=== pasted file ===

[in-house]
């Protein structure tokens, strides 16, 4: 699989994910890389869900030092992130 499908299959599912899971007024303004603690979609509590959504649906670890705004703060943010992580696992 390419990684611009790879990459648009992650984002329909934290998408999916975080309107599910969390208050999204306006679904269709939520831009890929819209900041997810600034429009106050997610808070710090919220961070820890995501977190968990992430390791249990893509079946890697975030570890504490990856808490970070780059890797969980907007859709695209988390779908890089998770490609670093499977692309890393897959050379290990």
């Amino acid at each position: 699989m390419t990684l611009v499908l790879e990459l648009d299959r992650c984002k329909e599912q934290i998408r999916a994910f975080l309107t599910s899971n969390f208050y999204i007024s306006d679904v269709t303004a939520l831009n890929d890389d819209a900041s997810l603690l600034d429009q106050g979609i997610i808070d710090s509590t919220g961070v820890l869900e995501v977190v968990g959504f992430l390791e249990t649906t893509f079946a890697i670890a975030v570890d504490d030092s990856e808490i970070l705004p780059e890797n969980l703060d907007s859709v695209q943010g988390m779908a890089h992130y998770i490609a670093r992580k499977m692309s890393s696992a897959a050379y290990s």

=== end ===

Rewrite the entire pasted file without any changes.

[in-house]
């Protein structure tokens, strides 16, 4: 699989994910890389869900030092992130 499908299959599912899971007024303004603690979609509590959504649906670890705004703060943010992580696992 390419990684611009790879990459648009992650984002329909934290998408999916975080309107599910969390208050999204306006679904269709939520831009890929819209900041997810600034429009106050997610808070710090919220961070820890995501977190968990992430390791249990893509079946890697975030570890504490990856808490970070780059890797969980907007859709695209988390779908890089998770490609670093499977692309890393897959050379290990």
């Amino acid at each position: 699989m390419t990684l611009v499908l790879e990459l648009d299959r992650c984002k329909e599912q934290i998408r999916a994910f975080l309107t599910s899971n969390f208050y999204i007024s306006d679904v269709t303004a939520l831009n890929d890389d819209a900041s997810l603690l600034d429009q106050g979609i997610i808070d710090s509590t919220g961070v820890l869900e995501v977190v968990g959504f992430l390791e249990t649906t893509f079946a890697i670890a975030v570890d504490d030092s990856e808490i970070l705004p780059e890797n969980l703060d907007s859709v695209q943010g988390m779908a890089h992130y998770i490609a670093r992580k499977m692309s890393s696992a897959a050379y290990s």